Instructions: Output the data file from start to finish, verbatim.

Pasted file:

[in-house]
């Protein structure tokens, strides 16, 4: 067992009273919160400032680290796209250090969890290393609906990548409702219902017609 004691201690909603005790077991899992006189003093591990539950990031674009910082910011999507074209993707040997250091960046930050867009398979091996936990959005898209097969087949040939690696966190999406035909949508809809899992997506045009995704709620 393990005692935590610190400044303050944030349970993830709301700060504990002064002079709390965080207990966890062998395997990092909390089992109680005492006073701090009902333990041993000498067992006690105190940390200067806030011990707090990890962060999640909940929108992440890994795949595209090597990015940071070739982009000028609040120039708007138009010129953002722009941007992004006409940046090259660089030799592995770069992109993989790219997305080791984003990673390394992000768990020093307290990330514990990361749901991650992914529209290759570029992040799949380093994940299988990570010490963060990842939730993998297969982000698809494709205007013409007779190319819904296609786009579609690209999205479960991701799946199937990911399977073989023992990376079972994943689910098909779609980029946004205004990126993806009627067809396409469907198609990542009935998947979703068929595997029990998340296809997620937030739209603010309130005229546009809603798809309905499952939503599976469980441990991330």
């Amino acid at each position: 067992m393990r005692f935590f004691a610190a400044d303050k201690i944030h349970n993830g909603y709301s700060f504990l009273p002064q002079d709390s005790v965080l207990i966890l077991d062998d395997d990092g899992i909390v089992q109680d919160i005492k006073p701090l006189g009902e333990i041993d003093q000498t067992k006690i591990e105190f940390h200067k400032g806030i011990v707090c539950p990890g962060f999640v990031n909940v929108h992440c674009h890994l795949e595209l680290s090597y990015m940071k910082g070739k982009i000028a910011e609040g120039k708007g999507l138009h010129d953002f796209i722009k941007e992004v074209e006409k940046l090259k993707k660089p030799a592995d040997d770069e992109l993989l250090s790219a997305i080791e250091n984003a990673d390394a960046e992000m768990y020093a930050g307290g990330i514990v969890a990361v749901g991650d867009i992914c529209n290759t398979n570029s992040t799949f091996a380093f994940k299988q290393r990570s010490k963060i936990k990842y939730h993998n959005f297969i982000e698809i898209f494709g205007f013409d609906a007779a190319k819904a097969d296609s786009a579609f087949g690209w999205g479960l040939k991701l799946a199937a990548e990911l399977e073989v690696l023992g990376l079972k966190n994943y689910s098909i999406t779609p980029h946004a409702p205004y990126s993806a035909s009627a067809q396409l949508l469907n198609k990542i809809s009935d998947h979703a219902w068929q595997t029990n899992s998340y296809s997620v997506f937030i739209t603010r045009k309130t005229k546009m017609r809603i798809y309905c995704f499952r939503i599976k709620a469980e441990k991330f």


[in-house]
């Protein structure tokens, strides 16, 4: 067992009273919160400032680290796209250090969890290393609906990548409702219902017609 004691201690909603005790077991899992006189003093591990539950990031674009910082910011999507074209993707040997250091960046930050867009398979091996936990959005898209097969087949040939690696966190999406035909949508809809899992997506045009995704709620 393990005692935590610190400044303050944030349970993830709301700060504990002064002079709390965080207990966890062998395997990092909390089992109680005492006073701090009902333990041993000498067992006690105190940390200067806030011990707090990890962060999640909940929108992440890994795949595209090597990015940071070739982009000028609040120039708007138009010129953002722009941007992004006409940046090259660089030799592995770069992109993989790219997305080791984003990673390394992000768990020093307290990330514990990361749901991650992914529209290759570029992040799949380093994940299988990570010490963060990842939730993998297969982000698809494709205007013409007779190319819904296609786009579609690209999205479960991701799946199937990911399977073989023992990376079972994943689910098909779609980029946004205004990126993806009627067809396409469907198609990542009935998947979703068929595997029990998340296809997620937030739209603010309130005229546009809603798809309905499952939503599976469980441990991330």
């Amino acid at each position: 067992m393990r005692f935590f004691a610190a400044d303050k201690i944030h349970n993830g909603y709301s700060f504990l009273p002064q002079d709390s005790v965080l207990i966890l077991d062998d395997d990092g899992i909390v089992q109680d919160i005492k006073p701090l006189g009902e333990i041993d003093q000498t067992k006690i591990e105190f940390h200067k400032g806030i011990v707090c539950p990890g962060f999640v990031n909940v929108h992440c674009h890994l795949e595209l680290s090597y990015m940071k910082g070739k982009i000028a910011e609040g120039k708007g999507l138009h010129d953002f796209i722009k941007e992004v074209e006409k940046l090259k993707k660089p030799a592995d040997d770069e992109l993989l250090s790219a997305i080791e250091n984003a990673d390394a960046e992000m768990y020093a930050g307290g990330i514990v969890a990361v749901g991650d867009i992914c529209n290759t398979n570029s992040t799949f091996a380093f994940k299988q290393r990570s010490k963060i936990k990842y939730h993998n959005f297969i982000e698809i898209f494709g205007f013409d609906a007779a190319k819904a097969d296609s786009a579609f087949g690209w999205g479960l040939k991701l799946a199937a990548e990911l399977e073989v690696l023992g990376l079972k966190n994943y689910s098909i999406t779609p980029h946004a409702p205004y990126s993806a035909s009627a067809q396409l949508l469907n198609k990542i809809s009935d998947h979703a219902w068929q595997t029990n899992s998340y296809s997620v997506f937030i739209t603010r045009k309130t005229k546009m017609r809603i798809y309905c995704f499952r939503i599976k709620a469980e441990k991330f």